- do some basic dead-code elimination and dataflow analysis, so at least if the target C++ compiler is not that good, the C++ code to be compiled to not be fully inefficient

There are some cases when assembly was used as a performance benefit, and you didn't want to wait the compiler to add support for the instructions you were missing, or worse, the compiler will never generate the code using these instructions. I'm talking here about SSEx or AVX. But using an up-to-date compiler gives you this: Visual Studio 2012 gives to you support for AVX (or SSE2), GCC too, LLVM too. For free, for the loops you made them compiler friendly. In fact, not writing them in assembly, is really a great thing, because the compiler can inline your method, and most compilers will not inline assembly only methods.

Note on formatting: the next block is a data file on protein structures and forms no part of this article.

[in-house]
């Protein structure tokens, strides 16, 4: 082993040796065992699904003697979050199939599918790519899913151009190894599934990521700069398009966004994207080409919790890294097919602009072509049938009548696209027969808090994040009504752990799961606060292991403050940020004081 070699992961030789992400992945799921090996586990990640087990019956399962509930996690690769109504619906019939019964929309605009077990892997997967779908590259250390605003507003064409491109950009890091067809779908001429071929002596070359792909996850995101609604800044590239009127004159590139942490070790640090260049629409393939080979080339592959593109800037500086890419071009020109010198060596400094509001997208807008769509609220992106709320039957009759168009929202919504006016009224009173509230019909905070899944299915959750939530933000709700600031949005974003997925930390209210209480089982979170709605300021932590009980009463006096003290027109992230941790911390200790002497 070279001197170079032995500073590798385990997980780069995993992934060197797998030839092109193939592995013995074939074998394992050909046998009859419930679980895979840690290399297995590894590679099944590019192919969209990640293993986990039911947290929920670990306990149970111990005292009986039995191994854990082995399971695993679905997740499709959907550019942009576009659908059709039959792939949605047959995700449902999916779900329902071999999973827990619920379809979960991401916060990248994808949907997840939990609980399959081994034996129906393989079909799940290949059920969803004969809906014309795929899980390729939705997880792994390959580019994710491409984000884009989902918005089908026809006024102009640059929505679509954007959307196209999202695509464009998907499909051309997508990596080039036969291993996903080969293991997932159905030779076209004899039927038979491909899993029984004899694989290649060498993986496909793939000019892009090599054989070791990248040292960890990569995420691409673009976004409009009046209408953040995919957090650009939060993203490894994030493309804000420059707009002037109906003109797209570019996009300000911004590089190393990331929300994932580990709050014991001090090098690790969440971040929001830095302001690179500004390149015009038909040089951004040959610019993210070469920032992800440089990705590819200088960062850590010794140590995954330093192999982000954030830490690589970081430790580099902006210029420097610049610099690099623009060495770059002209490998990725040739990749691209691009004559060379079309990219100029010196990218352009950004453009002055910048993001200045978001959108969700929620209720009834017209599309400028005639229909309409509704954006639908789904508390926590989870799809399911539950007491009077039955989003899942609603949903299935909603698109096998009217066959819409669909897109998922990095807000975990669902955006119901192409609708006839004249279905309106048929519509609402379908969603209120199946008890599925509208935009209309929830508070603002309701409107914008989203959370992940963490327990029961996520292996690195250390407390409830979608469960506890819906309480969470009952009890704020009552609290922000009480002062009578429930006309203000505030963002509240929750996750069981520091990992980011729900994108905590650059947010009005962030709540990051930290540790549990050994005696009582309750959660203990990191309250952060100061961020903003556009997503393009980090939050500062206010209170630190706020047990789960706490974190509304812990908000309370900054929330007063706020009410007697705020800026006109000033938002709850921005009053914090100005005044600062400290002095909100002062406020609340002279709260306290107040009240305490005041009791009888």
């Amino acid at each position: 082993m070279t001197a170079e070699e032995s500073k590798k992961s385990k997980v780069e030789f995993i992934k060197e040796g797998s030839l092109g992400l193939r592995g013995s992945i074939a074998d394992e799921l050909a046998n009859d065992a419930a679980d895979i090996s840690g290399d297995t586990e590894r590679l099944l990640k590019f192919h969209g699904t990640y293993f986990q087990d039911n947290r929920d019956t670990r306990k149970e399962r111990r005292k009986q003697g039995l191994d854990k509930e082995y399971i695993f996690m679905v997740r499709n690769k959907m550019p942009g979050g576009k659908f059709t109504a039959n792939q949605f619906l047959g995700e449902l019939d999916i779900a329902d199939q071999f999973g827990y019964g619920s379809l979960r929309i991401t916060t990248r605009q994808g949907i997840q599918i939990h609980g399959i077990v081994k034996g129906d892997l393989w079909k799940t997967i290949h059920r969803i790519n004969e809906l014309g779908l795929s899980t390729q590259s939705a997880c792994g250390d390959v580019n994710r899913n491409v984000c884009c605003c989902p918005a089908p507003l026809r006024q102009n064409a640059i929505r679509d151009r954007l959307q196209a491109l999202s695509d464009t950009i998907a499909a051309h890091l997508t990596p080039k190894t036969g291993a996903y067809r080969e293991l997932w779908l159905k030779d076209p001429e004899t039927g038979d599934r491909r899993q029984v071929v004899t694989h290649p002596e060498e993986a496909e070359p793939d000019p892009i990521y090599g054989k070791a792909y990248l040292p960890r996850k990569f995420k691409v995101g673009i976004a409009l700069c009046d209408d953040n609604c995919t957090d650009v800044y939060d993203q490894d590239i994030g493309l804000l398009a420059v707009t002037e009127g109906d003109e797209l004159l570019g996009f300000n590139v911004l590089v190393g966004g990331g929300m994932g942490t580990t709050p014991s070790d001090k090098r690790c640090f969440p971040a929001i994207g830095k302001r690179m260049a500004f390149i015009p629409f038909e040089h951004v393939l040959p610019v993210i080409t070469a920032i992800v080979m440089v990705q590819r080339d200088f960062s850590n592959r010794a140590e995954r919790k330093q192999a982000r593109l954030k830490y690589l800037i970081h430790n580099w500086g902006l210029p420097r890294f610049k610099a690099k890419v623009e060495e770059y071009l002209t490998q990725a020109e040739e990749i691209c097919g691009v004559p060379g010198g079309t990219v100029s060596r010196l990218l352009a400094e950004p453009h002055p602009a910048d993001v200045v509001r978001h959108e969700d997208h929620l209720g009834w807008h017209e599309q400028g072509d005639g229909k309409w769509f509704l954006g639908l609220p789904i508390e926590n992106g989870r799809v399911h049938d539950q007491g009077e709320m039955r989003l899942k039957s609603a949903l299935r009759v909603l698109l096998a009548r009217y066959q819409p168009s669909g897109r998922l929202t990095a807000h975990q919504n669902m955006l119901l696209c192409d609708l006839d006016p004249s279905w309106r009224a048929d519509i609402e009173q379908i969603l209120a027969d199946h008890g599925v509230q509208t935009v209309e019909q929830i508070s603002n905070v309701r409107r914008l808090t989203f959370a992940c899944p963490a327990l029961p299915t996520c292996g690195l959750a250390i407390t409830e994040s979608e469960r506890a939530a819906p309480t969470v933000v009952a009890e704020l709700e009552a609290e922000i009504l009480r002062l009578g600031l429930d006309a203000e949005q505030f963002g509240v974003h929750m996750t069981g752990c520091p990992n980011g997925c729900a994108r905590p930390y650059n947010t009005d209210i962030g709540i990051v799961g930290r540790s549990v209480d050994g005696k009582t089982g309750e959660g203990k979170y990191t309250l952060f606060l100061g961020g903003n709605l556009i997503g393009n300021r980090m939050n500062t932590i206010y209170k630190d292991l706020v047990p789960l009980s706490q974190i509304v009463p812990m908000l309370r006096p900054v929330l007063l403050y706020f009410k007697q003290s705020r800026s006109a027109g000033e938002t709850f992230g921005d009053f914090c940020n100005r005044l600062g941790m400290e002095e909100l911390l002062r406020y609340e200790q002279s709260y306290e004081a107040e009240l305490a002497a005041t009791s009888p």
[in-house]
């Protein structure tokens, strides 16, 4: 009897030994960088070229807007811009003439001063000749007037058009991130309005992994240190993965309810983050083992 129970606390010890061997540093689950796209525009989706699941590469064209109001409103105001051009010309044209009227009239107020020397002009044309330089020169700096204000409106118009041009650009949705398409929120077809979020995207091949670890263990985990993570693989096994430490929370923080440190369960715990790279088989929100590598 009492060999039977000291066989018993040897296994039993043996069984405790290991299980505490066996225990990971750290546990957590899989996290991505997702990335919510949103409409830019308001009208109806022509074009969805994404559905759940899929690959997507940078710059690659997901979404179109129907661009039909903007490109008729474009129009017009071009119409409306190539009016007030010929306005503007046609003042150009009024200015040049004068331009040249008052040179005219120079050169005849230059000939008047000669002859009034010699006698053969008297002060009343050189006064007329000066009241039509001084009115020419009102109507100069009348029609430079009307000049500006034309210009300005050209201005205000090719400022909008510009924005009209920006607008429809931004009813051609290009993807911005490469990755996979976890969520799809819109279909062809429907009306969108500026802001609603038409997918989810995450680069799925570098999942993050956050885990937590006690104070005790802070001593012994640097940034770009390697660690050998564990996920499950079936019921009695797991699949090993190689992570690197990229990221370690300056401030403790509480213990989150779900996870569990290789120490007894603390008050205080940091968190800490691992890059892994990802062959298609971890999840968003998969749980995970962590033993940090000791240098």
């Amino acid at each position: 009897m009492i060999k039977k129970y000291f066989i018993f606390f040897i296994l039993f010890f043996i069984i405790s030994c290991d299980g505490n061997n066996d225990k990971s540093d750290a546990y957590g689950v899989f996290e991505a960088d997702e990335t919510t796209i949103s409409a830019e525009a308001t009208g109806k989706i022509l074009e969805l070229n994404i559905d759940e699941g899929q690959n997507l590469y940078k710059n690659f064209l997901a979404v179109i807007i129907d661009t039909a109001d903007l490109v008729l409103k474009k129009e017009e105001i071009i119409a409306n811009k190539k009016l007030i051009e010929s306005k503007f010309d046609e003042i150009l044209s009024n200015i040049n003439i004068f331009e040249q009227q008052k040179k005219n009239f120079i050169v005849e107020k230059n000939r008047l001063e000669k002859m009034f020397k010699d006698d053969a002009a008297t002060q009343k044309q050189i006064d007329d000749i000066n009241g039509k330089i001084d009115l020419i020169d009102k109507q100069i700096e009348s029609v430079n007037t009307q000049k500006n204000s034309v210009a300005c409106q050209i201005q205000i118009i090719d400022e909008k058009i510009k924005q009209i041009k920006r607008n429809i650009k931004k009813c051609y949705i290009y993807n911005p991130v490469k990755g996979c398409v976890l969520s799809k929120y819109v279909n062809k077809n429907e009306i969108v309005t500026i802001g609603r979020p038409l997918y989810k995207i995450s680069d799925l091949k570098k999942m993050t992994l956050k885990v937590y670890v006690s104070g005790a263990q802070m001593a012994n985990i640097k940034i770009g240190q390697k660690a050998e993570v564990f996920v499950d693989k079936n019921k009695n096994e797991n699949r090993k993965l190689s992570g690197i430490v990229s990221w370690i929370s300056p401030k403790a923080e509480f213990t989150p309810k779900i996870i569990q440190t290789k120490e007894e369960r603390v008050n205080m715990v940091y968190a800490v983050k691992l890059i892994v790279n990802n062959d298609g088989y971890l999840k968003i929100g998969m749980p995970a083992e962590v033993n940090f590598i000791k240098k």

Similarly, writing the things up-front in C++, will make your code work on platforms that maybe were never intended to work in the first place, like Arm64, or maybe are very little changes to be made.

The last death stroke in my view, is that today's CPUs are so different than they were let's say 20 years ago, and the main difference, is that the processors today are out-of-order, not in-order. This means that instructions are mostly executed speculative and you're most time you spend in code is "waiting", for memory to be written, for memory to be read, etc. This makes that optimizations of "shift left by 2" or similar minded optimizations to not give any performance benefit, but optimizing your data to fit into the L1, L2 and L3 cache, can give much more speedup sometimes than writing SSEx codes (look to this very interesting talk).

This is also why CodeRefractor at least for the following months will try to improve its capabilities with just a small focus on optimizations, and certainly they will be on the high level. The feature I'm working now is to merge strings all over the project, so they will give a better cache locality. Will speed up greatly the code? I'm not sure, but the performance that C++ gives it from let-go is good enough to start with.